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Opera singers delight new audiences at food markets throughout Mexico City

AP Photo/Marco Ugarte
High note.
  • Anne Quito
By Anne Quito

Design and architecture reporter

Published This article is more than 2 years old.

Like a scene from Mozart in the Jungle, classically-trained singers held an “impromptu opera” in the middle of a busy public market in Mexico City this weekend. The August 25th performance of the stirring zarzuela La Tabernera del Pueblo, the AP reports, even moved some shoppers to tears.

The surprise performance at Argentina Market is part of Ópera en el Mercado, a city-wide program designed to take classical music out of stuffy concert halls to public places where people gather. From June to November, singers will conduct surprise shows in several of Mexico City’s 300 food halls and 195 metro stations.

AP Photo/Marco Ugarte
Soprano Marlene Palomares emerges from the banana stall.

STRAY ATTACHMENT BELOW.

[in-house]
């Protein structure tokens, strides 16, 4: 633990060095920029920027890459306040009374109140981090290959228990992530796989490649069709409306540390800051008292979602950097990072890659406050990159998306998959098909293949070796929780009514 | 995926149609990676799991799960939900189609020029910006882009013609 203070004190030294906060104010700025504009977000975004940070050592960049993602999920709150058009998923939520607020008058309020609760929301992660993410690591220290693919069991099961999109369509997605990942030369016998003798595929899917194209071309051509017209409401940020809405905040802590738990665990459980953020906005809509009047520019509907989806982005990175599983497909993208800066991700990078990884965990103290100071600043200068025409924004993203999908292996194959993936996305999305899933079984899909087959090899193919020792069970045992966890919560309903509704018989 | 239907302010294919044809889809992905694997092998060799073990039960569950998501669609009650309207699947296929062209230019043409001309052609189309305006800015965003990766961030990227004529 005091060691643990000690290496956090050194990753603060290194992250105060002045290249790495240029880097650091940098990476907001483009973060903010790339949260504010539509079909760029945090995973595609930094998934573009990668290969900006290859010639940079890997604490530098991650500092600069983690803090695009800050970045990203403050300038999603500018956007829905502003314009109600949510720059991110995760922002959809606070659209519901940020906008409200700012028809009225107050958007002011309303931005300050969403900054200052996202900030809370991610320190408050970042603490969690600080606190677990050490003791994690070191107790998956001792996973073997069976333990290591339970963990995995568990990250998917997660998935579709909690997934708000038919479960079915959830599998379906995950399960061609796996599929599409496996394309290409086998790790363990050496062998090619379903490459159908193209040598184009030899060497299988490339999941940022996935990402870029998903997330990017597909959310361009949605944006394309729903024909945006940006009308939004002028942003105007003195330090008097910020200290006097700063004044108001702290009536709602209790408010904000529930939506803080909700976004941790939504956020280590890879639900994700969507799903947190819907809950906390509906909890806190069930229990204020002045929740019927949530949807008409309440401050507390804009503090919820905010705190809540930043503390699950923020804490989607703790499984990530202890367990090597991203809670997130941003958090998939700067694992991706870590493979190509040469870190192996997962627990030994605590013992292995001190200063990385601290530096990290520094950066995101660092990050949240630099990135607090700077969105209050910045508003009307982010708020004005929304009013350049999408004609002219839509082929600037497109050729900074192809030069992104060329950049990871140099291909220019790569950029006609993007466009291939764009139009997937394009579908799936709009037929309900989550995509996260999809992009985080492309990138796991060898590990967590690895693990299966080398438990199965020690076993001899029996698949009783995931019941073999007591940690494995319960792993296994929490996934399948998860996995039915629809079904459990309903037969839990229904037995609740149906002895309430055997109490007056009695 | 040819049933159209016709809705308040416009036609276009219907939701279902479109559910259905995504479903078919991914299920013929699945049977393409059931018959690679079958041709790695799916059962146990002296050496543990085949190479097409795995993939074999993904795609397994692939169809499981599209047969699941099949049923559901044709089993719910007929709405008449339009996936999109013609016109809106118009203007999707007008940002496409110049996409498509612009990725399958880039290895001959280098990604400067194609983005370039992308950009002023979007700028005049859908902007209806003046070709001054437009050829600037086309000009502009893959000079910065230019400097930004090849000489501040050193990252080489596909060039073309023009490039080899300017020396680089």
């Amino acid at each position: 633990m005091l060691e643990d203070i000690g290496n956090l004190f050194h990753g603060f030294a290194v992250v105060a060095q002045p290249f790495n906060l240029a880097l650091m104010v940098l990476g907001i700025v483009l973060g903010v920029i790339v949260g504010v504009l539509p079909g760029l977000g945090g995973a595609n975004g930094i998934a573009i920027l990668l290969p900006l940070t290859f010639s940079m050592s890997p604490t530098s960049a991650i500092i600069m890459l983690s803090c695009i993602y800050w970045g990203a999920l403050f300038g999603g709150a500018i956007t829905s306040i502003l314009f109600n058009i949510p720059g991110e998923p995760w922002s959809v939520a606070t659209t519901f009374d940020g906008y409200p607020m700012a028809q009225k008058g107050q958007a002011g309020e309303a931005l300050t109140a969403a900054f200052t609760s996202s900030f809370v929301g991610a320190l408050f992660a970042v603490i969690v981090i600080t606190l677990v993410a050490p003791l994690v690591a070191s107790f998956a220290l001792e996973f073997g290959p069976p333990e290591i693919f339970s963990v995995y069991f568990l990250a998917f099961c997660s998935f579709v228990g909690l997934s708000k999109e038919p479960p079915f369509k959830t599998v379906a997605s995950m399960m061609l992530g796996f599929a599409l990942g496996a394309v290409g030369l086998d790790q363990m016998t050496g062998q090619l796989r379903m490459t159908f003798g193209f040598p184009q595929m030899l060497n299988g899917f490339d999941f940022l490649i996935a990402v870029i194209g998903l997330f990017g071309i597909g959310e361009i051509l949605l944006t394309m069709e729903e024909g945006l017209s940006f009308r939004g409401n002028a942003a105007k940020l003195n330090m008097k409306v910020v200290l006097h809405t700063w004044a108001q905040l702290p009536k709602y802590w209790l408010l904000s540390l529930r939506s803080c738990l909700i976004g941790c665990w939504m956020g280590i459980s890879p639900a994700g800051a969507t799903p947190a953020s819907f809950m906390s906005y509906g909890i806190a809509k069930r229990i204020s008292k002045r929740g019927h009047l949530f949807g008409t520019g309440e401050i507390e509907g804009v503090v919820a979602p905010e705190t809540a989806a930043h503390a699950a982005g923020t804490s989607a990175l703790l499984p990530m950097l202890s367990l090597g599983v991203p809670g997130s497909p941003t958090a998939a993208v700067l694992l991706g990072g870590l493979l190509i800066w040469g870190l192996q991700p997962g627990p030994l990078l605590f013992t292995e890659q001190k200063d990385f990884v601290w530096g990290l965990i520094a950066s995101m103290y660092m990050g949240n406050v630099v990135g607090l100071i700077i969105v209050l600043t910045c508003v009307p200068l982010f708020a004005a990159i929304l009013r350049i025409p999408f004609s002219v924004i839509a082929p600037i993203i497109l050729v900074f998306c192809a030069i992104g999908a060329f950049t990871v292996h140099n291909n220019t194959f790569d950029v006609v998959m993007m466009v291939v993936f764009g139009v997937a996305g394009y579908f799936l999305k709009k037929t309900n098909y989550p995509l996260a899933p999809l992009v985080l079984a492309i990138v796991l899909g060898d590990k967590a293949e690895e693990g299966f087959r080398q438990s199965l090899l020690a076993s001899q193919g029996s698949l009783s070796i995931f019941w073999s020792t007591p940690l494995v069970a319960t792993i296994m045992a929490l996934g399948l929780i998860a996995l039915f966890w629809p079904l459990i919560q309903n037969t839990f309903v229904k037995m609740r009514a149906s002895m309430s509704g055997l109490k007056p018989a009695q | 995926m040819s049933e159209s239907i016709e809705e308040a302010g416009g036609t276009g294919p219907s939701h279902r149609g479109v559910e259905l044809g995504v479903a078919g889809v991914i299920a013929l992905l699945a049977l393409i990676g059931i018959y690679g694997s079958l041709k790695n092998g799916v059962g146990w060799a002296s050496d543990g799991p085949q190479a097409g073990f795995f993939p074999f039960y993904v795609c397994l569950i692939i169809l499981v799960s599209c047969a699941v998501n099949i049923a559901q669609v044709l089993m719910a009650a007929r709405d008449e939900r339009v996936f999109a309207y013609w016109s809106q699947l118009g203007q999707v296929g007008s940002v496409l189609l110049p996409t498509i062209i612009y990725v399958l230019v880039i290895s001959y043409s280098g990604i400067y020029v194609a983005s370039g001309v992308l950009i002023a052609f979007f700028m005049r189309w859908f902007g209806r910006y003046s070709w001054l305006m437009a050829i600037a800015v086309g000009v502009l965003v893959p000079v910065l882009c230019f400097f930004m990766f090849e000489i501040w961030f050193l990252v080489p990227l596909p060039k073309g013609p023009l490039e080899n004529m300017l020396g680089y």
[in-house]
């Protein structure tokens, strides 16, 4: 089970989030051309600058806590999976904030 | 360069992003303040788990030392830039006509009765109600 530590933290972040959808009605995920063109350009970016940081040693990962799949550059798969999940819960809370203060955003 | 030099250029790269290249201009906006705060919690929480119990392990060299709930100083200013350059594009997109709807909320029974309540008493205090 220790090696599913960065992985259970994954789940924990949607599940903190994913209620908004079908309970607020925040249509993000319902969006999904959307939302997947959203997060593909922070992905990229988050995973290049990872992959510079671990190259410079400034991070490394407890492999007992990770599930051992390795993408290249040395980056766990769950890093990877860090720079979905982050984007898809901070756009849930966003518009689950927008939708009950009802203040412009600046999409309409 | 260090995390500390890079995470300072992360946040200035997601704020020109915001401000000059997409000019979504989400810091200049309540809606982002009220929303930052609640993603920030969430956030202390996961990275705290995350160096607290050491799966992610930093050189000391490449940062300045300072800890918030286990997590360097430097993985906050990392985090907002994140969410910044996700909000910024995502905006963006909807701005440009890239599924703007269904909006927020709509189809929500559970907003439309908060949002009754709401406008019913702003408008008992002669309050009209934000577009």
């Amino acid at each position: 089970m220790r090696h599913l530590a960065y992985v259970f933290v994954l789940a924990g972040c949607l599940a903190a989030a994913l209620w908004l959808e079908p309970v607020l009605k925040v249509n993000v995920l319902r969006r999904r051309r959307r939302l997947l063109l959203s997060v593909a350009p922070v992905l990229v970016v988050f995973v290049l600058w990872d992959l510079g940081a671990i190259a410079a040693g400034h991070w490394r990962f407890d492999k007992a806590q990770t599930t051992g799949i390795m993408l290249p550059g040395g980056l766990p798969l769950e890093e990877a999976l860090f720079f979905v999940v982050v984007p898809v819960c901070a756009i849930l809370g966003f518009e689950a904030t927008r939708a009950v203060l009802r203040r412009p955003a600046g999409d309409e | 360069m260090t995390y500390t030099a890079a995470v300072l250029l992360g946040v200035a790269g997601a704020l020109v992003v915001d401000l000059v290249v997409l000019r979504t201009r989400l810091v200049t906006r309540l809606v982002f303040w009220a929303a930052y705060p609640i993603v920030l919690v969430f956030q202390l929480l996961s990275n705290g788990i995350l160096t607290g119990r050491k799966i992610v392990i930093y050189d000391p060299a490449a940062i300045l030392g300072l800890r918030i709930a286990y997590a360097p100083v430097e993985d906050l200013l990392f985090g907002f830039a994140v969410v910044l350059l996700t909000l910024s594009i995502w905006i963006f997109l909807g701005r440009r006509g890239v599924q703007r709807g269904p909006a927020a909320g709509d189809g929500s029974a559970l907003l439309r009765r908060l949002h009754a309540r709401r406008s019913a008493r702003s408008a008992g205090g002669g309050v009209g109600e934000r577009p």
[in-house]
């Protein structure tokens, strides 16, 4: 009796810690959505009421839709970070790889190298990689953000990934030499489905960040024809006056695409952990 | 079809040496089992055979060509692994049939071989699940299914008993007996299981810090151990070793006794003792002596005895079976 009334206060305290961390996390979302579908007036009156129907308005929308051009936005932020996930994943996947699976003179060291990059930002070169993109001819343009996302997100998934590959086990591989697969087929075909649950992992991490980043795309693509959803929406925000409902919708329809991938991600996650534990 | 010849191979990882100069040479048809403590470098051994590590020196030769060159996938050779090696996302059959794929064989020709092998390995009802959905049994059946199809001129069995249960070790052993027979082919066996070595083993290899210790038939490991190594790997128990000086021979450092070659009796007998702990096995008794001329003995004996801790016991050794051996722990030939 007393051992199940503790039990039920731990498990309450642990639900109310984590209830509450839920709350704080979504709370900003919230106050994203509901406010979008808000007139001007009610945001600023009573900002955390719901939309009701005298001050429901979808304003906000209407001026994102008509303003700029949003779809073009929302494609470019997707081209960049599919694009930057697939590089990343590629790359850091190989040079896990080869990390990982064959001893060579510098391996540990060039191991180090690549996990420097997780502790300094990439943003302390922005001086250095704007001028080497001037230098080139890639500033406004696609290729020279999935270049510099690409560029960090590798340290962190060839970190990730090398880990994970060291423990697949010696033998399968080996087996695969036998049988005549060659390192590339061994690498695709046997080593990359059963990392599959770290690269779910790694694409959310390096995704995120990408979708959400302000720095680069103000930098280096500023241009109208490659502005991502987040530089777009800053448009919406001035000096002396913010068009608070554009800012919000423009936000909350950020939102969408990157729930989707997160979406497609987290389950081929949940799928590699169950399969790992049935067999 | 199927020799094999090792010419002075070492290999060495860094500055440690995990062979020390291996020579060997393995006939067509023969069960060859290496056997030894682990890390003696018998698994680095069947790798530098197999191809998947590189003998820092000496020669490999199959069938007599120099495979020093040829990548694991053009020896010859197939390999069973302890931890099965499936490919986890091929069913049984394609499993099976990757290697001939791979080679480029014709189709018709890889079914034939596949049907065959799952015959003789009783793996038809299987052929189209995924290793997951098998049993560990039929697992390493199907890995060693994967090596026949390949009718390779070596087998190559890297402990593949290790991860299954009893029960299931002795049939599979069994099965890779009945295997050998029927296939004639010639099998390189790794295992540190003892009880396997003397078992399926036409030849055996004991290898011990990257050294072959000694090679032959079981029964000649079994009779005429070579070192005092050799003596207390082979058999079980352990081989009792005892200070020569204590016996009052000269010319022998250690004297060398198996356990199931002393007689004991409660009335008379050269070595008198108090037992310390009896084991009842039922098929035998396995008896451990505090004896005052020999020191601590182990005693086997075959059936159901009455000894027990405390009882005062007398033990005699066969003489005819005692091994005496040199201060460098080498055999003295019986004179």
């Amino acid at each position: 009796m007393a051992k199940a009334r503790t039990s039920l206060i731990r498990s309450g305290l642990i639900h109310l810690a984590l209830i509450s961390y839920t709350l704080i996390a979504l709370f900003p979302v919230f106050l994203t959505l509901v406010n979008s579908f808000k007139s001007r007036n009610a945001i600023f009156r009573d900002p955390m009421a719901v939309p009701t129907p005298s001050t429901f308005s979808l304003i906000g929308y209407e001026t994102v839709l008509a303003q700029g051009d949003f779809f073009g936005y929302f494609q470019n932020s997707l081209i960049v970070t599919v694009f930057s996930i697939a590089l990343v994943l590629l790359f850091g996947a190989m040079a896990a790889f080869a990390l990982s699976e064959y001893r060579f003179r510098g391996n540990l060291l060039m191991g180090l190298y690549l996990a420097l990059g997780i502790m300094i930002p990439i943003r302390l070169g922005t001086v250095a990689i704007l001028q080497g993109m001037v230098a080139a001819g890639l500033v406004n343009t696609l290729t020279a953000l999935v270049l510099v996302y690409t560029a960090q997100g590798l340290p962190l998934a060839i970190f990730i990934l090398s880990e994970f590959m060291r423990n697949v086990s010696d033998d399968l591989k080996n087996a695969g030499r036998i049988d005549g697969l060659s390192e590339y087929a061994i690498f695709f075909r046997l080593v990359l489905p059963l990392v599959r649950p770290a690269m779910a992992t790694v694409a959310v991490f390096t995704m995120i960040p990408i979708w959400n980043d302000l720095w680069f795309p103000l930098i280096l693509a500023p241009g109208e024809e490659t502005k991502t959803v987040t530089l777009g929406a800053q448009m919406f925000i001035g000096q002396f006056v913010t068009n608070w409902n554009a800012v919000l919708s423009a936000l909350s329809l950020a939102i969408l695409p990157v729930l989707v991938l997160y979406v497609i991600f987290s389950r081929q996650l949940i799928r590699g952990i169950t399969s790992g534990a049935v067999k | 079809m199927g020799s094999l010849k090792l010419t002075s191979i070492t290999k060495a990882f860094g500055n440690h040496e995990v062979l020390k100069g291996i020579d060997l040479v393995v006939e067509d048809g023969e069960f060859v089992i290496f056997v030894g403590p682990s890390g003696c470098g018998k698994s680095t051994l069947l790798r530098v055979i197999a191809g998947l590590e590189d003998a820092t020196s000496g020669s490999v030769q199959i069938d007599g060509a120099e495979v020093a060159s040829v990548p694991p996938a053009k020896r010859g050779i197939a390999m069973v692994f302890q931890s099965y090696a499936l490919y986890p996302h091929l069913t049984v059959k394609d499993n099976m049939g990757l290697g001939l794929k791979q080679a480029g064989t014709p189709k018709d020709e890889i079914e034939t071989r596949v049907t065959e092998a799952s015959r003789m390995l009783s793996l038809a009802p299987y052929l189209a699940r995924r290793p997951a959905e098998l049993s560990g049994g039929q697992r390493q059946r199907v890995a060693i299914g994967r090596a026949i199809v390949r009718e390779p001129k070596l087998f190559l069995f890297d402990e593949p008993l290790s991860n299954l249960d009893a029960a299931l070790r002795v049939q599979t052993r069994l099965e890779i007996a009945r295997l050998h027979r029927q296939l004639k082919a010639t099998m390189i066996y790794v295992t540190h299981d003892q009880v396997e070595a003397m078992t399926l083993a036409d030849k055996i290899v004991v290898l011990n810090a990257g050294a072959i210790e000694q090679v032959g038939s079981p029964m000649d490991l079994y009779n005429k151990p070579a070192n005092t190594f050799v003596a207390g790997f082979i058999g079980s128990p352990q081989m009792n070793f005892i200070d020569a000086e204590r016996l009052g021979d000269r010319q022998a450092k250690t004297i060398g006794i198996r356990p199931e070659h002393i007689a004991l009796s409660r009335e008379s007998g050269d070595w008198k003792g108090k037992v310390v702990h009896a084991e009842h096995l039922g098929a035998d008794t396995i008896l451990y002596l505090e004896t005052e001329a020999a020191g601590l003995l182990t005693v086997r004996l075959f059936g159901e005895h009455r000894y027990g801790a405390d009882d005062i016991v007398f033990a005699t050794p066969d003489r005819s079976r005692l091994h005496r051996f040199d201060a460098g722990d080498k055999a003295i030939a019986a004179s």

AP Photo/Marco Ugarte
Brava, Lydia Rendon.

“This is where our humanity connects—the food, the smells, the flavors—and it’s even better with music,” says mezzo-soprano Lydia Rendon, a music therapist who is part of the troupe.

At times, the program, sponsored by the Instituto Nacional de Bellas Artes y Literatura, serves as a stage for the hidden talents of market vendors. The troupe’s 50-year old tenor, Francisco Pedraza, sells shoes near the Basilica of Guadalupe. According to AP, Pedraza auditioned for the group’s artistic director who hired him on the spot. His wife tends to the shop when he performs.

AP Photo/Marco Ugarte
Tenor Dante Alcala.

Eighteen-year-old fishmonger Jesus Montes, welcomed the break from his regular reggaeton playlist. “Trying new things can be really beautiful, and sometimes it changes the way you think, which is what happened today,” he says.

Ópera en el Mercado performances aren’t unique to the Mexican capital city. Several pop-up operas have been held in boquerias throughout Spain and Italy. In 2010, singers from the Washington National Opera and the Baltimore Symphony startled Whole Foods shoppers with a rendition of the drinking song from Giuseppe Verdi’s La Traviata.

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